Commons Debate on Margaret Thatcher: Glenda Jackson goes and spoils the party by, erm, having a debate….

I don’t know whose idea it was to have a debate on Margaret Thatcher in the House of Commons. Glenda Jackson (no, I didn’t know she was still there, no idea John Whittingdale was still there either) could not stand the restraining convention of polite respect.

She exaggerates, of course, she’s a politician after all. Care in the community was, for instance, poorly thought out and ill-managed, but did eventually lead to a civilised move a way from life time care in large Victorian institutions.

But some of it of it was real enough from my own experience of working in London schools in the mid to late 1980s:

YouTube video

This was supposed to be a debate, rather than an enforcement order… Or was it? Here’s the wording for a ‘general debate’ on the motion:

‘That this House has considered the matter of tributes to the Rt Hon Baroness Thatcher of Kesteven LG OM’.

Some stayed away in protest

Former Treasury and housing minister John Healey complained there would be no chance to debate Lady Thatcher’s legacy and accused prime minister David Cameron of using her death ‘for narrow political gain’.

Mr Healey added: ‘He’s wrong to recall Parliament, and wrong to hijack it in this way. I will play no part and I will stay away, with other things to do at home in the constituency.’

Call me old fashioned (and I accept that here on Slugger we do have our own quaint conventions here for obit threads), but forcing a debate on ‘tributes’ is an odd use of parliamentary time for MPs…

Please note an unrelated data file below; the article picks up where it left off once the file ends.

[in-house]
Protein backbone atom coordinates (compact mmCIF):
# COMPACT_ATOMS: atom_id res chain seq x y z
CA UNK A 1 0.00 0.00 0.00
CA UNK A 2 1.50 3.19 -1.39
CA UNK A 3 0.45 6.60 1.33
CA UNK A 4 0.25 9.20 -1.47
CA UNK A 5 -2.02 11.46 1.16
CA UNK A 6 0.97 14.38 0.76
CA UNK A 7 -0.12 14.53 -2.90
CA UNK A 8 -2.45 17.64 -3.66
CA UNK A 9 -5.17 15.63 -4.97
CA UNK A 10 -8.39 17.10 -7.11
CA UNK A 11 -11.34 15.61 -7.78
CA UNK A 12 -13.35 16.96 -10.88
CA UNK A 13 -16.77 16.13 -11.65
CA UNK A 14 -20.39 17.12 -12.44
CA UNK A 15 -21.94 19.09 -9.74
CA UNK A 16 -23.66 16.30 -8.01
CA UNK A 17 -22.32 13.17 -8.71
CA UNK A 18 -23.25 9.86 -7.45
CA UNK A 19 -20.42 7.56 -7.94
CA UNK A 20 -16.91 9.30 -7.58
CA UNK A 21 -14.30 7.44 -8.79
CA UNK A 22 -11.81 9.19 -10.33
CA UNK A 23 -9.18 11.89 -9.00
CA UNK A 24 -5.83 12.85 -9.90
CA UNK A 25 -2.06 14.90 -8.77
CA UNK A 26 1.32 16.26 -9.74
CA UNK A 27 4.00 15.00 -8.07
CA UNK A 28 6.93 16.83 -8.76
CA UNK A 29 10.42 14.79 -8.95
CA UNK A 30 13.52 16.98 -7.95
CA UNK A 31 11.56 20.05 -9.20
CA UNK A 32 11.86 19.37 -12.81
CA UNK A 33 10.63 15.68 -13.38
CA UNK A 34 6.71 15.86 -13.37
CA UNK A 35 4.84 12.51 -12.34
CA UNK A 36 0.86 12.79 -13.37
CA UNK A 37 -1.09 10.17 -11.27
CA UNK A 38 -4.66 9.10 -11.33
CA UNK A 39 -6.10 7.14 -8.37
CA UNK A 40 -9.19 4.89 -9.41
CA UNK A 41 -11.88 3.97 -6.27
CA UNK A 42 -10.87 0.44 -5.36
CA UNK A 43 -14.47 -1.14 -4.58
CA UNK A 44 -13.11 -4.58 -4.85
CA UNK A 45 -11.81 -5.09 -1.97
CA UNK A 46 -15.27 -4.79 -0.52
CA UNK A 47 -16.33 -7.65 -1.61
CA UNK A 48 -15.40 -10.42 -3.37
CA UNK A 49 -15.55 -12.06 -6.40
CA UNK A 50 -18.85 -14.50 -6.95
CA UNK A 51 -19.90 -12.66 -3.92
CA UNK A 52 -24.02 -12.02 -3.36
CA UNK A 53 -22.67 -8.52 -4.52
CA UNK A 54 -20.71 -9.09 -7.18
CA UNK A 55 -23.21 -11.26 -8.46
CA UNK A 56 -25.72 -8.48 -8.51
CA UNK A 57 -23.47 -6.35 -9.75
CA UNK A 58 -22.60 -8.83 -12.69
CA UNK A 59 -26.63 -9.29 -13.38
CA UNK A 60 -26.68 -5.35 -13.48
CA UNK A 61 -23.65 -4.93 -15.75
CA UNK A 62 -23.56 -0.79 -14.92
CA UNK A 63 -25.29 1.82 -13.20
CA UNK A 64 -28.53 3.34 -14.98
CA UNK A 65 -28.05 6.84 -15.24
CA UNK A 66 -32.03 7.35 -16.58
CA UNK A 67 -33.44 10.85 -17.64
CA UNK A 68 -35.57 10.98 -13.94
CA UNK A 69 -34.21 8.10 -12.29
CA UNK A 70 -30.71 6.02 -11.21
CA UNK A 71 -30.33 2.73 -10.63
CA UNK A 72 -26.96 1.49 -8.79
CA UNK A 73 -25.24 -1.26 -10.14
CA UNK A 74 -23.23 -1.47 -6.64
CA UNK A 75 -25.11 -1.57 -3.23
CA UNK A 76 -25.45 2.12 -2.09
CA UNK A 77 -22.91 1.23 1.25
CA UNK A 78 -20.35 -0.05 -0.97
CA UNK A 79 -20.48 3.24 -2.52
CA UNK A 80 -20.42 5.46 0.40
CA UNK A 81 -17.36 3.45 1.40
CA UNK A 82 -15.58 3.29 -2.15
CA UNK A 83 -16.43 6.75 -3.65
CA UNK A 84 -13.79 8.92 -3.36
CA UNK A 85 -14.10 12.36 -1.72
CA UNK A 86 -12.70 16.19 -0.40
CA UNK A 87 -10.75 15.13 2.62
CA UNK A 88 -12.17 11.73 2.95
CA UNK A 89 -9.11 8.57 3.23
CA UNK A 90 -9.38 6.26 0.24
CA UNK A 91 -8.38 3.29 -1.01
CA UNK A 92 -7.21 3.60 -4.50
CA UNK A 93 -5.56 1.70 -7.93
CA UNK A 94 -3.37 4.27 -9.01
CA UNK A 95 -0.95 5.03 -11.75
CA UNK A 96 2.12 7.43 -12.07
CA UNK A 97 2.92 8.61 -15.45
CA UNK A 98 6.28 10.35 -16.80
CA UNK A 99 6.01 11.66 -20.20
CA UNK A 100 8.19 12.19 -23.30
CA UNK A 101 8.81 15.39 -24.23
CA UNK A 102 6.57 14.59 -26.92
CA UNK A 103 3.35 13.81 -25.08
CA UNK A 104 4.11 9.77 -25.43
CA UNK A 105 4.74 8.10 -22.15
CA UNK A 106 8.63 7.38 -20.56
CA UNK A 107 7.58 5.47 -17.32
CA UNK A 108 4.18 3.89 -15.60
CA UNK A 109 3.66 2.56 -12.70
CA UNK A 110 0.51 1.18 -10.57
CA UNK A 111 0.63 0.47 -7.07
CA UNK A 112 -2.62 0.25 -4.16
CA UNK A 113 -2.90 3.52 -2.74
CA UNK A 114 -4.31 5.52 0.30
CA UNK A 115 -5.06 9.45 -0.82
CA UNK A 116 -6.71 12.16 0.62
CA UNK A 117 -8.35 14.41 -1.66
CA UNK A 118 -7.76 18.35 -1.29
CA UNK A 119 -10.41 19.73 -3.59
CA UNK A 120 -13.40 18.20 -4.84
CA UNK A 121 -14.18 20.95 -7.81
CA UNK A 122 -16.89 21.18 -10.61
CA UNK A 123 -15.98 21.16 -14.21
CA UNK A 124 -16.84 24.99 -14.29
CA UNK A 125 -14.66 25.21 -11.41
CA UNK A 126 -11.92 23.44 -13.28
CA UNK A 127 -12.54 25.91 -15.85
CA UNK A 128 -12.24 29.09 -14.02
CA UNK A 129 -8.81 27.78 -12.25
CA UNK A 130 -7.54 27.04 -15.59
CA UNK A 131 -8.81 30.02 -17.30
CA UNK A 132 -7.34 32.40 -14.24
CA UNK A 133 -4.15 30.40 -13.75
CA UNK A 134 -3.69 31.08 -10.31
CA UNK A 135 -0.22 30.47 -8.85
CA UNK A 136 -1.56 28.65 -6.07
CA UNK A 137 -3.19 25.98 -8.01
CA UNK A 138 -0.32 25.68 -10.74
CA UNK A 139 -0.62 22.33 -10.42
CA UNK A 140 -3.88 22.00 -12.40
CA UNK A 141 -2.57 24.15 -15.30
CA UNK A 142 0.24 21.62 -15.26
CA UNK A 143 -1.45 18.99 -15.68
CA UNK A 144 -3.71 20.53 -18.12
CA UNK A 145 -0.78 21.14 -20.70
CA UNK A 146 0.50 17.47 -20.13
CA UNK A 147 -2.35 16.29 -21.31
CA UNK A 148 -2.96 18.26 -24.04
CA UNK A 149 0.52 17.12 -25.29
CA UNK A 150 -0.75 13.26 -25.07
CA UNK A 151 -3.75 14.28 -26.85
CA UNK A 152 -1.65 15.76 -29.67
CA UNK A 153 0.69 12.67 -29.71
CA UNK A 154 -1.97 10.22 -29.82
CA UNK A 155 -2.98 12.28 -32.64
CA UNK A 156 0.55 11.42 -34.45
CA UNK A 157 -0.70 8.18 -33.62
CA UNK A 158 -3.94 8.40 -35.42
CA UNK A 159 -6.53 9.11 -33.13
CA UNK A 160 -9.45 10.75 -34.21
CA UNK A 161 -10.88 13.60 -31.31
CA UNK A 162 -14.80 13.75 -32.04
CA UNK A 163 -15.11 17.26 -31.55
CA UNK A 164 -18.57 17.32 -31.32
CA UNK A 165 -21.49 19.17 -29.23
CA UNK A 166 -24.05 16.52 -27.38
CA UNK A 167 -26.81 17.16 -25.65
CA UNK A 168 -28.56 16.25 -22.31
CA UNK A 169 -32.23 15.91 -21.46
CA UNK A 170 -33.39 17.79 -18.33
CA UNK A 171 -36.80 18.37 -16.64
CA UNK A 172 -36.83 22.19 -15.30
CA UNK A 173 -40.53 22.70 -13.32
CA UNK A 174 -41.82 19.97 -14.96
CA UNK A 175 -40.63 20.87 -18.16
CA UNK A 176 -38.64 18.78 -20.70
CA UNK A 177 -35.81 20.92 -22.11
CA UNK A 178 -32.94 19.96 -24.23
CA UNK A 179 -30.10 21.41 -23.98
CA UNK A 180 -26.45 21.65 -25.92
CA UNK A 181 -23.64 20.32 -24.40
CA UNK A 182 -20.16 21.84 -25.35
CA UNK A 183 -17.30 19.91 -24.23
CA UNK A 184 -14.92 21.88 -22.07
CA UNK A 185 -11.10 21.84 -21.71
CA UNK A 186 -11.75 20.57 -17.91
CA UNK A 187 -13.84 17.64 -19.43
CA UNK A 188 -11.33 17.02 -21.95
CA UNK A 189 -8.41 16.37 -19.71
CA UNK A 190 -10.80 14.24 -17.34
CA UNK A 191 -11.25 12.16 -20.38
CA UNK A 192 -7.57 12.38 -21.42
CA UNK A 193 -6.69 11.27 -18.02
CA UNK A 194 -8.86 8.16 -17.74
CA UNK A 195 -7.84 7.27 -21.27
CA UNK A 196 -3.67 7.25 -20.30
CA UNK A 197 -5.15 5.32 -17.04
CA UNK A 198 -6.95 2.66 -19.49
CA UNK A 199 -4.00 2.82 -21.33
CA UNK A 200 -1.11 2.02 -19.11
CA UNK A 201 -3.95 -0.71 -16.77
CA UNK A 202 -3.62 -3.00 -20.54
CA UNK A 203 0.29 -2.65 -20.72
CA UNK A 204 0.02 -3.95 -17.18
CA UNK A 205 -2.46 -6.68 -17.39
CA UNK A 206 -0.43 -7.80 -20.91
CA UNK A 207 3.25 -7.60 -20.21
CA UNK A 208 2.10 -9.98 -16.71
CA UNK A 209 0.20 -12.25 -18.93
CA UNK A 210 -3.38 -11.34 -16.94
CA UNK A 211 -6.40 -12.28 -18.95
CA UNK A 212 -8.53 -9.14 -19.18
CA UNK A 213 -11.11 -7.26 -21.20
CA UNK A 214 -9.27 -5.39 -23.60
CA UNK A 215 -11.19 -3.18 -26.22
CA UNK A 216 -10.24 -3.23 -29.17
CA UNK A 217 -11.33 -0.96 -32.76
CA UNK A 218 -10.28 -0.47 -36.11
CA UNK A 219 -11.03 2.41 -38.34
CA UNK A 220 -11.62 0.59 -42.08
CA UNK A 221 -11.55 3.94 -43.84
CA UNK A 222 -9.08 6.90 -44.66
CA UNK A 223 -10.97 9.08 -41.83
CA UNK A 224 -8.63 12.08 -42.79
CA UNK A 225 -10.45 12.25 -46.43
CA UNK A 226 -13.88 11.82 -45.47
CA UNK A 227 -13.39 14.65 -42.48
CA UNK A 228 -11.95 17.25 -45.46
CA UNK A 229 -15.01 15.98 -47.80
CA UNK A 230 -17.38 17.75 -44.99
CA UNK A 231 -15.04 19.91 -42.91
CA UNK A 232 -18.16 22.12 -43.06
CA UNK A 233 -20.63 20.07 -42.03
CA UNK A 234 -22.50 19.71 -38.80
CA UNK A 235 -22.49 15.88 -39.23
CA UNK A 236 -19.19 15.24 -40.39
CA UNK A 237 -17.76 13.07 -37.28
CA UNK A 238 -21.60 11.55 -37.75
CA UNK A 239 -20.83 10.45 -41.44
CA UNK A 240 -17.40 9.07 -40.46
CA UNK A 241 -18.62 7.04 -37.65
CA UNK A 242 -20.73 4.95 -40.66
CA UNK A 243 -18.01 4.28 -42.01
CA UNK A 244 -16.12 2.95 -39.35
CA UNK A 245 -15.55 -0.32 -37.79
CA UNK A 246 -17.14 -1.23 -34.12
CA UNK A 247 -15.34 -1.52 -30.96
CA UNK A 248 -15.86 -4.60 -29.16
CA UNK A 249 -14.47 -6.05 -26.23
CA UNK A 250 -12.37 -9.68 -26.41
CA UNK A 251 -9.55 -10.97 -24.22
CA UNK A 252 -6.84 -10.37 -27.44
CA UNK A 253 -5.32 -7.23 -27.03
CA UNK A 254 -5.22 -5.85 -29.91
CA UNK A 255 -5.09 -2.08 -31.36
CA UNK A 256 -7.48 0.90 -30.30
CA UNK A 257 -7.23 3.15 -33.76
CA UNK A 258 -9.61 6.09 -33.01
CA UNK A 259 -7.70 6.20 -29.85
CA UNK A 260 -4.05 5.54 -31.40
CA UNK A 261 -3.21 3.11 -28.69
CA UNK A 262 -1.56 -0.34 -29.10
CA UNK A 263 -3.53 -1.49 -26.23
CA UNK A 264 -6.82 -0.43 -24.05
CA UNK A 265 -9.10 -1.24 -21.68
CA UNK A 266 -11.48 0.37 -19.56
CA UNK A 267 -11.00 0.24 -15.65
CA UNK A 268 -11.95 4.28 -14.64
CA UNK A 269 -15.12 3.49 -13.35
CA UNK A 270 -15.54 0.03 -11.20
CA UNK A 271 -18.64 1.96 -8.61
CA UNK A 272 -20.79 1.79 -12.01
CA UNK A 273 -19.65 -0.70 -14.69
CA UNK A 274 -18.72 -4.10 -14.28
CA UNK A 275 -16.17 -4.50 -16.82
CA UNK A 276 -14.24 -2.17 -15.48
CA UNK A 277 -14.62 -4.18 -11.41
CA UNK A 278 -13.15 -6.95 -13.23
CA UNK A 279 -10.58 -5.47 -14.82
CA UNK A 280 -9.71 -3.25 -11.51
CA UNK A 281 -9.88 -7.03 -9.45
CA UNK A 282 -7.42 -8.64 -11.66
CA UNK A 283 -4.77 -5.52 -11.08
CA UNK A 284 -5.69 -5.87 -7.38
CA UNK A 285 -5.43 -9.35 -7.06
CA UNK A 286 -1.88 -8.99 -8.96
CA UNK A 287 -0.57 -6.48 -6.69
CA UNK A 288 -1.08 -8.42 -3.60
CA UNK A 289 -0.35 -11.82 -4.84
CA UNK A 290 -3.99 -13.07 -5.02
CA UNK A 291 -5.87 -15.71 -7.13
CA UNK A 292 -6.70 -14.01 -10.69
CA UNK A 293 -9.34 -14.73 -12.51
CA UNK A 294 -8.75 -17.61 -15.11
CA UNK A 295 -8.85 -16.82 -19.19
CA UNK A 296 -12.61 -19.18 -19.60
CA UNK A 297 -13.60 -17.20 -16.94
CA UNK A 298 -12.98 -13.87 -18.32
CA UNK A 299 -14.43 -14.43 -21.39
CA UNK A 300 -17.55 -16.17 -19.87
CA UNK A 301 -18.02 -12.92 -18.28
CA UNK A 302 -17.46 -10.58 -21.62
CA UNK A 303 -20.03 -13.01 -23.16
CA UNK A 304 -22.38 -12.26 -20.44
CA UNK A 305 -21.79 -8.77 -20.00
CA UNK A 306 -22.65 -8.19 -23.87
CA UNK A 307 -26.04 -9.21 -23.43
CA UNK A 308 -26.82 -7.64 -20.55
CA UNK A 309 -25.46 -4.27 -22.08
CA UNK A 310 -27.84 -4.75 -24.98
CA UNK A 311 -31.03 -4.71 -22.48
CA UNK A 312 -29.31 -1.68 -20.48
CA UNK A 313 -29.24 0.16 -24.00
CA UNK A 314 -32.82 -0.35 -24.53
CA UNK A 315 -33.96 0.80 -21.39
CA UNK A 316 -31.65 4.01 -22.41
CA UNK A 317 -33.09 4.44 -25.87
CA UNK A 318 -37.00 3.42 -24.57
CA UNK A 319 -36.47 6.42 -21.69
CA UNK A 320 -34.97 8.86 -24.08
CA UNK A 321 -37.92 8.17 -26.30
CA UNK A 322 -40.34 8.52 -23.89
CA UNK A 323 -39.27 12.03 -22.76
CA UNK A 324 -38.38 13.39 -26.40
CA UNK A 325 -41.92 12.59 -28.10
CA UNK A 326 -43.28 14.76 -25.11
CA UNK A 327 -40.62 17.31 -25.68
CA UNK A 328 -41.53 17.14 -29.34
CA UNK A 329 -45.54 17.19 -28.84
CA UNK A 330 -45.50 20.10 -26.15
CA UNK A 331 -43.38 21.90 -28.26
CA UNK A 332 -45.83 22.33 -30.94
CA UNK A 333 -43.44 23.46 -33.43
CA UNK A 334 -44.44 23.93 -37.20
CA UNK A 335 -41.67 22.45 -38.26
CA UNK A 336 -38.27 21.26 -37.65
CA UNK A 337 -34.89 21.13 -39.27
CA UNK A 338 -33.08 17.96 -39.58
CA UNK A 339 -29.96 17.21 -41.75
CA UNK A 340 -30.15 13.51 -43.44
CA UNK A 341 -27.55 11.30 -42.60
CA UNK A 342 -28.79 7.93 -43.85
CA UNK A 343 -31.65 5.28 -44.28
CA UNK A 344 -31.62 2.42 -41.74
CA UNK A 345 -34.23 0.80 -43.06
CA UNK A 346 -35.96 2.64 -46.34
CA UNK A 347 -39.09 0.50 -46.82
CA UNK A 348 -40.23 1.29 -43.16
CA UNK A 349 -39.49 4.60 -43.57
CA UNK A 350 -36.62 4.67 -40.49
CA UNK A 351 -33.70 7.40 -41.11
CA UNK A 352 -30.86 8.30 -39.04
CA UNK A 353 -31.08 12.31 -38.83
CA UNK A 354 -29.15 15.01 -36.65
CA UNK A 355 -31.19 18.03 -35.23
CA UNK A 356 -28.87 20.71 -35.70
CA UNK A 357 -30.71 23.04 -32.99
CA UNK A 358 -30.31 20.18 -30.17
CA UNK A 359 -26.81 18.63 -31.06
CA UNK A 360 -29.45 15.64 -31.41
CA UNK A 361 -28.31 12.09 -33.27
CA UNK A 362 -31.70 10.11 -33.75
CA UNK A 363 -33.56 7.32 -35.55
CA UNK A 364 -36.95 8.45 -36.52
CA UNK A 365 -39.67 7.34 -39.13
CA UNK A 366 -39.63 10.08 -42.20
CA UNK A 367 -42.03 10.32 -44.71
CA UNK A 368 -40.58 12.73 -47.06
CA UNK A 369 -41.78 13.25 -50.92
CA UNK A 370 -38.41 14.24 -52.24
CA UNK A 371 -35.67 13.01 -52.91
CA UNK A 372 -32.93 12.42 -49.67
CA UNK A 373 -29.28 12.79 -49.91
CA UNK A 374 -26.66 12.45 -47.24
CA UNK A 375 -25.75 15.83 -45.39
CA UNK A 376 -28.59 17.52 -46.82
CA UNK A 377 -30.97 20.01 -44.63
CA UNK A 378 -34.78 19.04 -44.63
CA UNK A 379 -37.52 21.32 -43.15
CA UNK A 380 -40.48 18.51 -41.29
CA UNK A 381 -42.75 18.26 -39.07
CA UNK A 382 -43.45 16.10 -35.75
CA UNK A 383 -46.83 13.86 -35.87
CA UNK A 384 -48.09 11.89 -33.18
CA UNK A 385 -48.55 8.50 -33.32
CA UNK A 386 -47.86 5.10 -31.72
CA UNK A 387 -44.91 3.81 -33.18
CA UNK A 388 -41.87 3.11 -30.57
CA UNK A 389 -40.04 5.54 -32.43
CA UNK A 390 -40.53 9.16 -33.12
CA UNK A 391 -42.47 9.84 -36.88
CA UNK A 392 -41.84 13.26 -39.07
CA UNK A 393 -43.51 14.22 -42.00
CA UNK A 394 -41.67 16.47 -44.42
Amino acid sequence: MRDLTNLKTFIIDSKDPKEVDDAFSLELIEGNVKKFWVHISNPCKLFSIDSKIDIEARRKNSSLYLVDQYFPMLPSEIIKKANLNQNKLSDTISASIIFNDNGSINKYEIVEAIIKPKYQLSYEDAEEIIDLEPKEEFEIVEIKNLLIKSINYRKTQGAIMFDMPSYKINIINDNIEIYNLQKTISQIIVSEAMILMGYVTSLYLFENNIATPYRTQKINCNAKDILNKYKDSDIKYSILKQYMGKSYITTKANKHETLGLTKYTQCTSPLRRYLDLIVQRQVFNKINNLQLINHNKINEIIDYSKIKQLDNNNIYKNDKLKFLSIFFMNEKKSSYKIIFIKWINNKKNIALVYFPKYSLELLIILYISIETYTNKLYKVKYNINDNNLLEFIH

Discover more from Slugger O'Toole

Subscribe to get the latest posts to your email.

We are reader supported. Donate to keep Slugger lit!

For over 20 years, Slugger has been an independent place for debate and new ideas. We have published over 40,000 posts and over one and a half million comments on the site. Each month we have over 70,000 readers. All this we have accomplished with only volunteers we have never had any paid staff.

Slugger does not receive any funding, and we respect our readers, so we will never run intrusive ads or sponsored posts. Instead, we are reader-supported. Help us keep Slugger independent by becoming a friend of Slugger. While we run a tight ship and no one gets paid to write, we need money to help us cover our costs.

If you like what we do, we are asking you to consider giving a monthly donation of any amount, or you can give a one-off donation. Any amount is appreciated.